The legendary band Felt, fronted by the mysterious, mononymic and prolific Lawrence, released 10 albums and 10 singles during the 1980s, on both the Cherry Red and Creation labels, and once they released their 10th album in 1989, they had fulfilled their plan and split up.

Since then, many indie-pop bands have cited them as a major influence, both lyrically and musically, and these are far from the first re-releases of Felt's albums since their initial release. So, do we really need another round of Felt reissues? Well, yes and no. Please allow me to develop that thought a bit further...

The five albums being reissued, remastered by Cherry Red this time, are the band's first five LPs, 'Crumbling the Antiseptic Beauty' (1982), 'The Splendour of Fear' (1984), 'The Strange Idol's Pattern and Other Short Stories' (1984), 'Ignite the Seven Cannons' (1985) and 'The Seventeenth Century' (originally released under the name 'Let the Snakes Crinkle Their Heads to Death' in 1986), and the big difference here from the previous re-releases is that these new ones have been overseen by Lawrence himself, and that they are being delivered in a 7" special packaging that also includes a re-pressed vinyl single from each album's period (CD version only). For example, with the 'Strange Idols' CD you will also get the classic 'Penelope Tree' single, and with 'The Splendour of Fear' you will get a 7" single containing one of the band's best songs - if you ask me - 'My Face Is One Fire'.

In a review like this, of remastered and reissued classic albums, it always feels redundant to review the music itself, as this is not the important thing here. Most of you reading are probably already familiar with the songs on these discs, and more curious to know how the newly remastered music sounds and how the packaging is. Sadly, I won't be able to tell you a lot about the packaging, as I have only been able to listen to the albums digitally, but according to the images I have seen, it looks amazing, with reproduced gig flyers posters and pins, plus the aforementioned 7" singles. The vinyl versions are being reissued in lovely gatefold sleeves, but for some reason, these do not include the 7" singles. And the remastering - well, the albums sound great. If you're a Felt fan, you should definitely own these, even though you probably already have all the songs in your collection.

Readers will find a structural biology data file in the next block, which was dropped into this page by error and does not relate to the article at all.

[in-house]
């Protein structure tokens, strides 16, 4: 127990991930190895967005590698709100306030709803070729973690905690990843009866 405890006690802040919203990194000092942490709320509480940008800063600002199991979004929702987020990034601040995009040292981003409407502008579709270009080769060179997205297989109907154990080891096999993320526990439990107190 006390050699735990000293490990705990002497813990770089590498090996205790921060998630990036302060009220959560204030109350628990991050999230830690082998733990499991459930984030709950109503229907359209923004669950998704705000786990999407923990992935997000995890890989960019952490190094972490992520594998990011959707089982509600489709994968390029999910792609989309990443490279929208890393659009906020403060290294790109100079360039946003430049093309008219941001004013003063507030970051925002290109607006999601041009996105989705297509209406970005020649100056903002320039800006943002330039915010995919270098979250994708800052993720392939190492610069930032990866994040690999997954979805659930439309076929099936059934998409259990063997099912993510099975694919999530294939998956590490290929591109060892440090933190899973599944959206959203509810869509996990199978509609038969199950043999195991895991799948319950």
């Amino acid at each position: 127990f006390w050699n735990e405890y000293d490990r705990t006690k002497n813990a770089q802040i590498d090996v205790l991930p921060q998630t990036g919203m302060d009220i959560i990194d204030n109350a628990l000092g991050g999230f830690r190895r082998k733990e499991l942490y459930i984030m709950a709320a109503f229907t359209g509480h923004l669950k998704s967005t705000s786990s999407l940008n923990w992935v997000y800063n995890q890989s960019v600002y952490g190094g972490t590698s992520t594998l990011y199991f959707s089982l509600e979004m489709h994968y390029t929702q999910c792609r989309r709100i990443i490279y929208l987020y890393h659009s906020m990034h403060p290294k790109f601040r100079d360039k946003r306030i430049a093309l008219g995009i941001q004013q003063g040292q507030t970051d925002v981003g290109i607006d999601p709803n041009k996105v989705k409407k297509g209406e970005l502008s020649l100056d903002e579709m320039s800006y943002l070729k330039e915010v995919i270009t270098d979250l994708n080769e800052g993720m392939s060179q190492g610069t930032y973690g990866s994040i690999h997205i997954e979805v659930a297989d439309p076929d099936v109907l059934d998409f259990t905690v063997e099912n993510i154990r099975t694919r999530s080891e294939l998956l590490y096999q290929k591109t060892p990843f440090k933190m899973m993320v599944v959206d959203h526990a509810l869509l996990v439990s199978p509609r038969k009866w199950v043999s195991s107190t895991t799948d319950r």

With that said, I thought that I might as well tell you a little about the music as well, as you, dear reader, might not be very familiar with Felt and their influential music.

When recording the debut, 'Crumbling', Lawrence said that he aimed to record the best British debut album of all time, but I can't say that he succeeded. It's a bit unfocused, and it sounds as though the band doesn't really know what they want to do yet. I have never really got used to Lawrence's deadpan, bored voice, so most of the time I listen I think the instrumental tracks are the best (with some major exceptions, of course), and the opener on the debut, 'Evergreen Dazed', is my favourite track here.

It took one more album, 'Splendour', before Felt found the sound that became so influential for many indie-pop bands during the decades to come. On the 'Strange Idols' album, they brought in well-known producer John Leckie (XTC, Radiohead, Magazine and The Fall, to name a few) to bring the aforementioned focus to their recordings, and voila – suddenly Lawrence and his bandmates managed to combine classically trained guitarist Maurice Deebank's shimmering and swirling guitars with Lawrence's pop melodies and often quite abstract lyrics to form some quite beautiful pop songs, such as 'Sunlight Bathed the Golden Glow' and 'Whirlpool Vision of Shame'.

The following album, 'Ignite the Seven Cannons', is often considered to be too influenced by new producer Robin Guthrie (of Cocteau Twins fame), but I don't really agree with that. Sure, it sounds a bit like the Twins at times, but you can also find some of Felt's best songs on this record, like 'The Day the Rain Came Down' and the classic 'Primitive Painters' (which features Robin's bandmate Elisabeth Fraser on vocals). The last album featured here is the instrumental 'The Seventeenth Century', previously known as 'Let the Snakes Crinkle Their Heads Forever', and, well, I could easily do without this one, really. Sure, I told you earlier that I sometimes prefer the instrumental songs on the Felt albums, but then the instrumental songs have to be good and sadly these aren't. Someone once said that they sound like backing tracks awaiting the vocals, and I fully agree with that.

So, all in all, these reissues look great, at least from the photos, and they sound great. But I would recommend starting with 'Strange Idols' and 'Ignite', and then see where to go from there. Welcome to the weird and sometimes wonderful world of Felt!

Related Links:

Commenting On: Profile - Felt

ie London, England

tick box before submitting comment

First Previous Next Last